Markus: We actually did not have anything to do with the "One-Shot" with Eric Pearson and Louis Esposito directing it. Once it was well received, Marvel came up with the idea that maybe there should be a pilot, so they got us to write the pilot, which seems to have turned out well. I just think ABC is now just deciding if and when they want to make it, but we'd love to do it.
Markus: Yeah, it would be a hell of a lot of fun to take this small slice of the Cap universe and really dig into it in a big way and also not have Cap in it. We want you to really know these people, but you can't explore them all. You can't go home with Dum Dum Dugan… but now we can! (laughs)
McFeely: You're not supposed to have this opportunity in movies where you can open the door and follow another character because the plot would stall.
Markus: With "Agent Carter," (Cap) is literally gone, everyone assumes he's dead, so it's not proverb exactly but it takes him off the table. There's no possibility of him walking back in the door and affecting the story; it's really a Sharon Carter-centric story.
McFeely: That's the other thing, that Haley Atwell is great.
SHH: And you introduce some new characters in "Cap 2" as well as developing some of the other S.H.I.E.L.D. characters, particularly Nick Fury who hasn't really had that much time in other movies. it's a really good mix of new and old.
Markus: Fury has been at the same level of his unique personality through the preceding movies, very deliberately, but this is not a guy who opens up. When he spent the first five or six movies assembling the Avengers that was his goal. Now that it's done we can find out who he is. We can crack the shell and see where he came from and have him make a mistake or two.
SHH: Before you guys go, I want to quickly ask about "Chronicles of Narnia," because I'm a huge fan of the books. Do you think there's a future for the movies as a franchise at this point and are you still involved at all?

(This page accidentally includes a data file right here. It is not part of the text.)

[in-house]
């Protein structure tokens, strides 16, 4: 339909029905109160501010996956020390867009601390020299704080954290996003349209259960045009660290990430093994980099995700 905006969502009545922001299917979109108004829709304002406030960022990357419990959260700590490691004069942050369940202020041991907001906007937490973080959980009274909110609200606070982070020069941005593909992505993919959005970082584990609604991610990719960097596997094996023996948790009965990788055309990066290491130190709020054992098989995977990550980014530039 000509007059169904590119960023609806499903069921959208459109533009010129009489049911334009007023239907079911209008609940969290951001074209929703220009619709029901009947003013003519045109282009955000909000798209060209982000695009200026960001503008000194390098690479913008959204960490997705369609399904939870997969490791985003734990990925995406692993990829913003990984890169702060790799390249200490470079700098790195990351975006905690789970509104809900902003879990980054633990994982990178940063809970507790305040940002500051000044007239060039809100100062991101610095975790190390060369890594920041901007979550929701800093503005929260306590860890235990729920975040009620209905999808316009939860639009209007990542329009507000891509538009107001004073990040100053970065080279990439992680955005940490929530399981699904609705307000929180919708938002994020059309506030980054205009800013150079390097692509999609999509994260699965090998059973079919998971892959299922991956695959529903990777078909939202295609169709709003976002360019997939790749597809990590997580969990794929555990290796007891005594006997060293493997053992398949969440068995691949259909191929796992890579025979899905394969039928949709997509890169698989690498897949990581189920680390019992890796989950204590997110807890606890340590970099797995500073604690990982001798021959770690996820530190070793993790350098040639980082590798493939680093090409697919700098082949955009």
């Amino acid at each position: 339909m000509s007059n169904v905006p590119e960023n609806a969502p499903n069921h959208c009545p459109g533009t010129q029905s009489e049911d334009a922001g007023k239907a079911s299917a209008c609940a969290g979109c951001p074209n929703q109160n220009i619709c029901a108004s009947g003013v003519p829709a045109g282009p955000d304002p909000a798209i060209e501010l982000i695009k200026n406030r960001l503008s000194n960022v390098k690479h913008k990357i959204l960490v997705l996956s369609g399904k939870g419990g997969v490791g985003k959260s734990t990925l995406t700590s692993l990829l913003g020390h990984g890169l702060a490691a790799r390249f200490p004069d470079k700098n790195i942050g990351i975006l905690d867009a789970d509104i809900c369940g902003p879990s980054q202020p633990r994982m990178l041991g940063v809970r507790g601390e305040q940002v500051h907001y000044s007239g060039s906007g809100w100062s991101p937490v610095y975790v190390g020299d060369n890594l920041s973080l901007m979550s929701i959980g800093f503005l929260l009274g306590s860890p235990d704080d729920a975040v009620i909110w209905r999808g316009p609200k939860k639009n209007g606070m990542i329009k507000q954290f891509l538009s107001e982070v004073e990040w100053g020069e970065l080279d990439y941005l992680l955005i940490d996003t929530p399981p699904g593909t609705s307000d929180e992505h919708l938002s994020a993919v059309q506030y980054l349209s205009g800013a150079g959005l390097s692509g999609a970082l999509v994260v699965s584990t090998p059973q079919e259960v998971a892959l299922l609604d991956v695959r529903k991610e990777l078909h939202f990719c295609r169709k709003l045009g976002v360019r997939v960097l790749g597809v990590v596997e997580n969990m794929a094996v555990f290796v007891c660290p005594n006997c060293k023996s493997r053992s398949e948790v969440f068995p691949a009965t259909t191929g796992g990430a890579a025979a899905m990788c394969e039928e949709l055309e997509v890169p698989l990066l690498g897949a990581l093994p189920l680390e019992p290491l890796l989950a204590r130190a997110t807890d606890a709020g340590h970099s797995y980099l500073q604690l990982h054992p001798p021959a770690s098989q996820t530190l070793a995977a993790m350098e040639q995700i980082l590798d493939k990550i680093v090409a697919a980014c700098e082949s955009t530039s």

Markus: They're trying to do a fourth one.
McFeely: Yeah, they're trying to do "The Silver Chair" right now but I don't think there's a studio.
McFeely: No, I think they switched producers, but "Silver Chair" I think is a good choice because it's a pretty coherent adventure that's not terribly tied to what comes before or after so you can make a really solid adventure movie and not get too bound up inside this other thing. It's three acts, it's literally a beginning, middle and end and it feels like a whole story. "Caspian" was harder because it takes place a thousand years later and "Dawn Treader" was really hard. We were kicked off that one. The problem with "Dawn Treader" is that it's a lovely book with no stakes. It's a philosophical exploration that needed to be turned into a heroic quest, but it basically just wasn't.
Markus: I look forward to them attempting to make "The Horse and His Boy" and "The Last Battle." It's an evil talking monkey!
McFeely: Wasn't there a donkey wearing a lion skin, something like that?
McFeely: We always thought that if we did "The Silver Chair," we'll crush that one, but everything worked out for a reason. If we stayed with that, we wouldn't be here.
SHH: Sure, you guys seem to be keeping busy in the Marvel Universe. Do you guys have anything else in the works besides Cap 3?
Markus: If I could write in my sleep maybe, but I don't sleep so therefore, I can't get that done. No, we're full on Cap 3 right now and if "Agent Carter" comes up we're going to find a way to fit that in.
McFeely: And that would be our life for the next three years.
SHH: I remember you guys wrote a smaller movie called "You Kill Me" in the between "Narnia" movies.
McFeely: If you look at our IMDb page, I kind of like it, but it's kind of weird, right? If "Cap 3" happens, there's a couple trilogies in there, there's a dark comedy that maybe not a lot of people saw and a biopic, and "Pain & Gain," it's a weird fit in there.
Markus: Yeah, it certainly is probably up next in the rotation to shrink the scope a little bit, so there's something about people and if someone drops a coffee cup, it has the same weight as crashing a Helicarrier into the Triskelion, but it costs a little bit less, although I'm sure it would be a CG coffee cup.
McFeely: But yeah that's the idea to go from big to small and blockbusters to indies.
Captain America: The Winter Soldier is now playing in select countries, but it opens in North America in 2D, 3D, and IMAX 3D starting on Thursday night, April 3, 2014. Tonight!